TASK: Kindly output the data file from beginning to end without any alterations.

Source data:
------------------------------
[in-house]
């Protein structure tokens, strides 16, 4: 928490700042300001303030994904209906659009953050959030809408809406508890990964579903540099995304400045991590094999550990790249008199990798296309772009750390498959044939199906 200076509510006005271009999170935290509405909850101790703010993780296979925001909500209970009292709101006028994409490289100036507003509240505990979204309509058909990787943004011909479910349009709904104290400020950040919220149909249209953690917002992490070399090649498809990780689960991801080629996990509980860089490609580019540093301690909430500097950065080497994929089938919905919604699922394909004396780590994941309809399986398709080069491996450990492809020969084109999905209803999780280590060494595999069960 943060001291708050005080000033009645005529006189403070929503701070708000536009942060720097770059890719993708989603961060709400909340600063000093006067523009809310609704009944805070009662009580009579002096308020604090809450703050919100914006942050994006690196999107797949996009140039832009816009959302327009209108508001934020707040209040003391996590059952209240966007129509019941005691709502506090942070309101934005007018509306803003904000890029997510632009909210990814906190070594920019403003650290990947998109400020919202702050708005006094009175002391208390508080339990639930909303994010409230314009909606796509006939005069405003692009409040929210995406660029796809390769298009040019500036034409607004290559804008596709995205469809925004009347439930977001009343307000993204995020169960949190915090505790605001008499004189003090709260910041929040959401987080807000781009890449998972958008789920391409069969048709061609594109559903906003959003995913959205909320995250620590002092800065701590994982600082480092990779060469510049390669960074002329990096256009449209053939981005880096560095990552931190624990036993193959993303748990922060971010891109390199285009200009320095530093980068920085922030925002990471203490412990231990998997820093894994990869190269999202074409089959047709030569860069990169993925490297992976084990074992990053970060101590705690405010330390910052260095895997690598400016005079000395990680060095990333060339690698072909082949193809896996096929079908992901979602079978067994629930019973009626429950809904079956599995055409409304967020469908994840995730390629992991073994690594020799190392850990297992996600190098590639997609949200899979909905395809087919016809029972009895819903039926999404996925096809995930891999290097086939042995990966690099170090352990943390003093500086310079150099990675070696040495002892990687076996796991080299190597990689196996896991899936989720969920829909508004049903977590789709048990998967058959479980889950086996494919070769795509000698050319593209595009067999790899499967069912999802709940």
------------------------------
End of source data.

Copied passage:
[in-house]
């Protein structure tokens, strides 16, 4: 928490700042300001303030994904209906659009953050959030809408809406508890990964579903540099995304400045991590094999550990790249008199990798296309772009750390498959044939199906 200076509510006005271009999170935290509405909850101790703010993780296979925001909500209970009292709101006028994409490289100036507003509240505990979204309509058909990787943004011909479910349009709904104290400020950040919220149909249209953690917002992490070399090649498809990780689960991801080629996990509980860089490609580019540093301690909430500097950065080497994929089938919905919604699922394909004396780590994941309809399986398709080069491996450990492809020969084109999905209803999780280590060494595999069960 943060001291708050005080000033009645005529006189403070929503701070708000536009942060720097770059890719993708989603961060709400909340600063000093006067523009809310609704009944805070009662009580009579002096308020604090809450703050919100914006942050994006690196999107797949996009140039832009816009959302327009209108508001934020707040209040003391996590059952209240966007129509019941005691709502506090942070309101934005007018509306803003904000890029997510632009909210990814906190070594920019403003650290990947998109400020919202702050708005006094009175002391208390508080339990639930909303994010409230314009909606796509006939005069405003692009409040929210995406660029796809390769298009040019500036034409607004290559804008596709995205469809925004009347439930977001009343307000993204995020169960949190915090505790605001008499004189003090709260910041929040959401987080807000781009890449998972958008789920391409069969048709061609594109559903906003959003995913959205909320995250620590002092800065701590994982600082480092990779060469510049390669960074002329990096256009449209053939981005880096560095990552931190624990036993193959993303748990922060971010891109390199285009200009320095530093980068920085922030925002990471203490412990231990998997820093894994990869190269999202074409089959047709030569860069990169993925490297992976084990074992990053970060101590705690405010330390910052260095895997690598400016005079000395990680060095990333060339690698072909082949193809896996096929079908992901979602079978067994629930019973009626429950809904079956599995055409409304967020469908994840995730390629992991073994690594020799190392850990297992996600190098590639997609949200899979909905395809087919016809029972009895819903039926999404996925096809995930891999290097086939042995990966690099170090352990943390003093500086310079150099990675070696040495002892990687076996796991080299190597990689196996896991899936989720969920829909508004049903977590789709048990998967058959479980889950086996494919070769795509000698050319593209595009067999790899499967069912999802709940």